Unresolved Questions

What parts of the design still need to be resolved before this can be started?

What related issues are out of scope of this design?

Future Possibilities

  • Master Data Git Sync

To clarify. Would this completely replace the existing workflow specification versioning that’s currently done in dgraph?

At the moment, we have very limited use for previous versions. Eventually, I can see BPMN being used for more long running processes, where it will be important to keep previous versions in the database.

Some additional questions:

  • Would this mean that the “canonical view” of the BPMN is the XML stored in Git? Currently that canonical view is provided by the UI and we somewhat discourage even looking at the XML.

  • Storage and branches: Would this be a “repo-per-bpmn” or “monorepo-of-bpmns” model? Do we support branches (ie draft BPMNs are in a branch and then merged to main to activate them).

  • I think there is a fairly nice version → tag link that we could use to maintain versions in the longer term. However, this interacts interestingly with the previous point.

  • How do we handle outside updates? If a BPMN developer changes the BPMN by hand in the repository should we:

    • Expect them to execute GitPull(); or
    • Automatically sync, ArgoCD style and always match the BPMNs in the repo.
  • Should we look to integrate MRs? GitLab and GitHub have a fairly nice “create MR on push” interface that we could use on new drafts to allow a developer to push their changes but only activate the BPMN on merge.

  • Finally, we probably should look at how round-tripping through the UI for small changes impacts the diff of the XML. We have a few BPMNs stored as tests, but these almost never see the UI, I’m not sure whether we’ll get somewhat stable output for a BPMN that has one node and two connections changed.

These are great questions. Thanks @Jarrah

The question of “canonical view” is a great question. Should it be the XML or should it be the json representation of the WorkflowSpecification from the database?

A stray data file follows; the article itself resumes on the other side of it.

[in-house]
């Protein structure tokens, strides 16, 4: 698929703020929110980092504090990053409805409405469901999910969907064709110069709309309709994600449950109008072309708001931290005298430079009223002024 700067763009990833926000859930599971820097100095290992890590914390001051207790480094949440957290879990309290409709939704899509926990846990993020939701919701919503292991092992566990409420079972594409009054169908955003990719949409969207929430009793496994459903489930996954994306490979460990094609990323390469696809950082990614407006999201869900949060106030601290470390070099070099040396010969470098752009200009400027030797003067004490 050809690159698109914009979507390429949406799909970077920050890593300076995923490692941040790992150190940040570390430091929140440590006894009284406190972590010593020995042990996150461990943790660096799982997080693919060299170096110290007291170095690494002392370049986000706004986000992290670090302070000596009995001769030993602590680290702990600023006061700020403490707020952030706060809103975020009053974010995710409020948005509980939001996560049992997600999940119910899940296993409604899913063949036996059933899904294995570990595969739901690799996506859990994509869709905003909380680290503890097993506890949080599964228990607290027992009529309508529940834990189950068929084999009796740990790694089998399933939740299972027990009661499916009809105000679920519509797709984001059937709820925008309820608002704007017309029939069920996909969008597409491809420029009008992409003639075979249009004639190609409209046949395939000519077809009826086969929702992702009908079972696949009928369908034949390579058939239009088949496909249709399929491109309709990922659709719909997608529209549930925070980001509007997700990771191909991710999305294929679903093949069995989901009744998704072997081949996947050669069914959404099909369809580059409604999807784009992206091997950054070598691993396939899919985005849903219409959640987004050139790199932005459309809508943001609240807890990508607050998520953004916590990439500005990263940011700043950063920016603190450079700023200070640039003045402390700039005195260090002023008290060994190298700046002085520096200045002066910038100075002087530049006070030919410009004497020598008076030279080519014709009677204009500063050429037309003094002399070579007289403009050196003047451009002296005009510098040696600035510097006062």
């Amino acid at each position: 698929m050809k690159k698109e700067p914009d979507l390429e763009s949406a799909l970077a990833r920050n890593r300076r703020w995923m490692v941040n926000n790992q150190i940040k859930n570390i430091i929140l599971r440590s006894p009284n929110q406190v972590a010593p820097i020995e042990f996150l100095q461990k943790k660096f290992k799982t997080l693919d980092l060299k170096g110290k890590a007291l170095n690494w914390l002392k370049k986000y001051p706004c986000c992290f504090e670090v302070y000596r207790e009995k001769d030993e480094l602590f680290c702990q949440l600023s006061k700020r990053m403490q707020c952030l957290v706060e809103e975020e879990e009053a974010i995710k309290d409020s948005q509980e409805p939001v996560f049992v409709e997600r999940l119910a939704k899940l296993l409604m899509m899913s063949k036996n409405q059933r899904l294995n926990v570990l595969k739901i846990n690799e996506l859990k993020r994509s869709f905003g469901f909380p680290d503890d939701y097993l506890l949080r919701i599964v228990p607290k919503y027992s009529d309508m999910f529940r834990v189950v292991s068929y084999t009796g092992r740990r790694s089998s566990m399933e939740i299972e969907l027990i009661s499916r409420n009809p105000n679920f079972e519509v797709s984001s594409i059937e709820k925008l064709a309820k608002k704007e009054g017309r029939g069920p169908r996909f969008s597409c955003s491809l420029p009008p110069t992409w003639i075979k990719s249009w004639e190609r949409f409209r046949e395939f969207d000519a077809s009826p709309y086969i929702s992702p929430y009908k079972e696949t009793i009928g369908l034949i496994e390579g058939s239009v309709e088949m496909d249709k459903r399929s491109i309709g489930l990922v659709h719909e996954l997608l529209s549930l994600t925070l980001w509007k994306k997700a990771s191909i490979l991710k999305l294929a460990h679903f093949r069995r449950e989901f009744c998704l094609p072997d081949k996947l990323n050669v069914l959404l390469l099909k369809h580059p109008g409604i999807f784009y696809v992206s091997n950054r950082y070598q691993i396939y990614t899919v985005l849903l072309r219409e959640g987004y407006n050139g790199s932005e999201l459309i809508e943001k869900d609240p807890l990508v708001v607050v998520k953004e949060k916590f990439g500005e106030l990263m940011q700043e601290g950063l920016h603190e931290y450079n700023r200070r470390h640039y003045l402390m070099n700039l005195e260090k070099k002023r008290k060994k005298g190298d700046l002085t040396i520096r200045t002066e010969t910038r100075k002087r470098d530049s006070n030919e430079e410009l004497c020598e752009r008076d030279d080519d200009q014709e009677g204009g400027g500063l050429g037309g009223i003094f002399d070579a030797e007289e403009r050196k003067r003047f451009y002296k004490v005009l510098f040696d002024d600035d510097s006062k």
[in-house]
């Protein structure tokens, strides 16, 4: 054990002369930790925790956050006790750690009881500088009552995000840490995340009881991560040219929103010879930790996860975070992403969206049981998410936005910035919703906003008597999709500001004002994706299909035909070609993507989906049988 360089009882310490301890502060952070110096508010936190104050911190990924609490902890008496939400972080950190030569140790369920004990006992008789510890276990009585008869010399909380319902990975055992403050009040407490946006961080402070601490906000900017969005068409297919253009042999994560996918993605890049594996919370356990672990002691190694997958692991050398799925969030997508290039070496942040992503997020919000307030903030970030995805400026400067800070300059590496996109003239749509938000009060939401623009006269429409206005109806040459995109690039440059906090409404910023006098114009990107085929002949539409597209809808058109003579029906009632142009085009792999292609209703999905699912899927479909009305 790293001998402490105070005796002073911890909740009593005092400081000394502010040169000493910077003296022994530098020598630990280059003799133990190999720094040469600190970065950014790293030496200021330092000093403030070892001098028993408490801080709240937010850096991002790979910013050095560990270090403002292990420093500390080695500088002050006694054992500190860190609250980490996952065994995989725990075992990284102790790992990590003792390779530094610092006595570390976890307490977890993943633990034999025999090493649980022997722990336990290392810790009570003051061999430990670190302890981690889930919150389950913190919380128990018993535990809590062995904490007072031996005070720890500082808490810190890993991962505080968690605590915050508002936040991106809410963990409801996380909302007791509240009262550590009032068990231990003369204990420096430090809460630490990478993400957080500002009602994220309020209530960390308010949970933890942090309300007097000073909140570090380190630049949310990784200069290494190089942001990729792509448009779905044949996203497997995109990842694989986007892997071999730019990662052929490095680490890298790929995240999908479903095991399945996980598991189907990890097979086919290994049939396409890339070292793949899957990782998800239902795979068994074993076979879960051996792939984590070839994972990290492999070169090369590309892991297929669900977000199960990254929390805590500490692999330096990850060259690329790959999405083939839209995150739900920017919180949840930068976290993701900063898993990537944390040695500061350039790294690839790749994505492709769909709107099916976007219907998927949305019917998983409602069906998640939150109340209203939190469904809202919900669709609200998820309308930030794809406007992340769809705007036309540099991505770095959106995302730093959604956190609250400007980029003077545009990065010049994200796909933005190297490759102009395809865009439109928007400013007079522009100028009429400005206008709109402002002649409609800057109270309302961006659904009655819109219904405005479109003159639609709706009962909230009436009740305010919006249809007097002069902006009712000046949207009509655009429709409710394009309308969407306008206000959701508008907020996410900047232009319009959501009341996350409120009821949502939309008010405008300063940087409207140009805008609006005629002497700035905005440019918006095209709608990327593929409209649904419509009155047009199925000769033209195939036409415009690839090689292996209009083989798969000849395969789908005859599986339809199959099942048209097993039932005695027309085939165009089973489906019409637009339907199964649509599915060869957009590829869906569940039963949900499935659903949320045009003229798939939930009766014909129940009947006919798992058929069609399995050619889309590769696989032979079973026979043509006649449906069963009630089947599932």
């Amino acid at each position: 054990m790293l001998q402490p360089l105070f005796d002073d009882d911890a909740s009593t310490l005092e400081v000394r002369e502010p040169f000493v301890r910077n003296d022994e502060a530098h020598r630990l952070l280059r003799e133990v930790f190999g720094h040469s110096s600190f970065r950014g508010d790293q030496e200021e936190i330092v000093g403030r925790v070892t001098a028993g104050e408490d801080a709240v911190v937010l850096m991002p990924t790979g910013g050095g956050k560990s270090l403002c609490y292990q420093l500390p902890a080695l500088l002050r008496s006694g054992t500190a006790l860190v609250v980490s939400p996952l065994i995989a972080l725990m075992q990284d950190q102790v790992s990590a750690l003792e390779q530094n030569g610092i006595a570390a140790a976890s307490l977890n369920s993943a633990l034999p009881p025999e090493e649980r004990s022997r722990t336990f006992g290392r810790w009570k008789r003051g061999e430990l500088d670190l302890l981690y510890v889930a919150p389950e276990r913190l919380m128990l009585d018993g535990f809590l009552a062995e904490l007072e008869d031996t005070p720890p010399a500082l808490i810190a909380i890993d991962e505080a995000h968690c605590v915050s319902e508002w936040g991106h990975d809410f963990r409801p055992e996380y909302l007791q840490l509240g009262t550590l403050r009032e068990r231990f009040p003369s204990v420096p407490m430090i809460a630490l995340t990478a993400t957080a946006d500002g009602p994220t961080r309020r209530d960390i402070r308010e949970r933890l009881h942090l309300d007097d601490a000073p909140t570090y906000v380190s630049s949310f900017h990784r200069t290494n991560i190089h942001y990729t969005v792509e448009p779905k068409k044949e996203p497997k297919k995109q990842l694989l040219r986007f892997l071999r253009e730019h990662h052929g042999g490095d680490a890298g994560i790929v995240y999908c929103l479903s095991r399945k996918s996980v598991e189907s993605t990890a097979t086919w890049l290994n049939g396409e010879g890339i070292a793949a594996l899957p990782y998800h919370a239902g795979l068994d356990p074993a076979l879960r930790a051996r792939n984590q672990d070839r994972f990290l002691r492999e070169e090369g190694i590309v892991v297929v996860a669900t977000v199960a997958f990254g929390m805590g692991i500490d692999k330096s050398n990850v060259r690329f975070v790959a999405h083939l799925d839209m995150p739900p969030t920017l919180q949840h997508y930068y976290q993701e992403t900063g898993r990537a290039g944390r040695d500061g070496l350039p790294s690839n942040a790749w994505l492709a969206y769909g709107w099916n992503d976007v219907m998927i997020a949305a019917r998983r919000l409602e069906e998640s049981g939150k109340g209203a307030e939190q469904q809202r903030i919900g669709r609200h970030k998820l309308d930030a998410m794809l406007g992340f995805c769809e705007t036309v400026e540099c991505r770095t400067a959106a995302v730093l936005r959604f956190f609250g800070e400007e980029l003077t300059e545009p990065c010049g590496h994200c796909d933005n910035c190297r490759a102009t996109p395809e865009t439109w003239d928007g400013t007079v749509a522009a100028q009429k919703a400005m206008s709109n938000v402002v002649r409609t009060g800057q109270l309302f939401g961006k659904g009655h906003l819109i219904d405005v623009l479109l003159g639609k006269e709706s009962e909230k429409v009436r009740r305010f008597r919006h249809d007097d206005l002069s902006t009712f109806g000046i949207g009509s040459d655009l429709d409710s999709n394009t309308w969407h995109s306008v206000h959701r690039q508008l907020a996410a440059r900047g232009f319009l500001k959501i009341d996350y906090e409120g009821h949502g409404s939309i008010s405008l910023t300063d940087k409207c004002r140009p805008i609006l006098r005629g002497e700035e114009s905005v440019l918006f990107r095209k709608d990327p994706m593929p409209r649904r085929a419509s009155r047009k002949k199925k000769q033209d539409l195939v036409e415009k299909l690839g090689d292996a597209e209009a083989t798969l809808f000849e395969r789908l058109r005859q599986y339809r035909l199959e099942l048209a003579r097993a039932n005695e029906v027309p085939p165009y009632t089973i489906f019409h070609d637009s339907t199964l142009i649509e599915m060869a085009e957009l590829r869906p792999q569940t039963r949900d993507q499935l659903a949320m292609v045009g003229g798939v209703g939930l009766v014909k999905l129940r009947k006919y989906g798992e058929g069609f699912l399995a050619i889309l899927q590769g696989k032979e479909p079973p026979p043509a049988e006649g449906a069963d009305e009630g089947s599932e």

We use the XML now, but one limitation is that we cannot integrate workflow specifications with external systems (Like DeltaV and Syncade as an example) We’ve not really had a use-case where we’ve had to use the BPMN for actual business processes rather than data pipelines, so we really haven’t run into the issue yet, but I suspect it’s only a matter of time

I use several services that offer GitHub integration, and of all of them, I like how Vercel handles it best. This is similar to the ArgoCD deployment style.

You set up a project and attach a repo/branch to it. They watch the branch for commits. When a commit takes place, they run your actions, evaluate, and potentially deploy. It’s simple, but I’m sure it wasn’t effortless to develop.

A simplified approach to the workflow could look something like this:

  • We allow clients to map their BPMN to a repo. As long as they can specify the repo and branch, it’s up to them to monorepo, repo-per-BPMN, or hybrid it.

  • We can support watching tags/releases, which would help with teams using a trunk-based development model

  • Outside syncs are handled if and only if they take place in the watched branch/tag

  • We can leave MR/PRs as is and allow the client to use them in whatever workflow they already use. Hopefully, their watched branch has some kind of protection rules requiring a pull request and approval requirements, but it’s up to them to enforce that.

We would support the ability to pull directly from the watched branch or another branch in the UI. However, the expected update pattern would be that the user pushes new content to the watched branch, and the BPMN is updated automatically.

Theres lots to like with this approach.

Does it de-couple the development experience from the execution experience?

How would this approach change the way we think about BPMN development IDE?

Just to mention one other benefit of this: it will also make it easier for newcomers to find examples of elements by searching the synced repo. Even grep is probably enough for this task if the project follows standard BPMN naming conventions.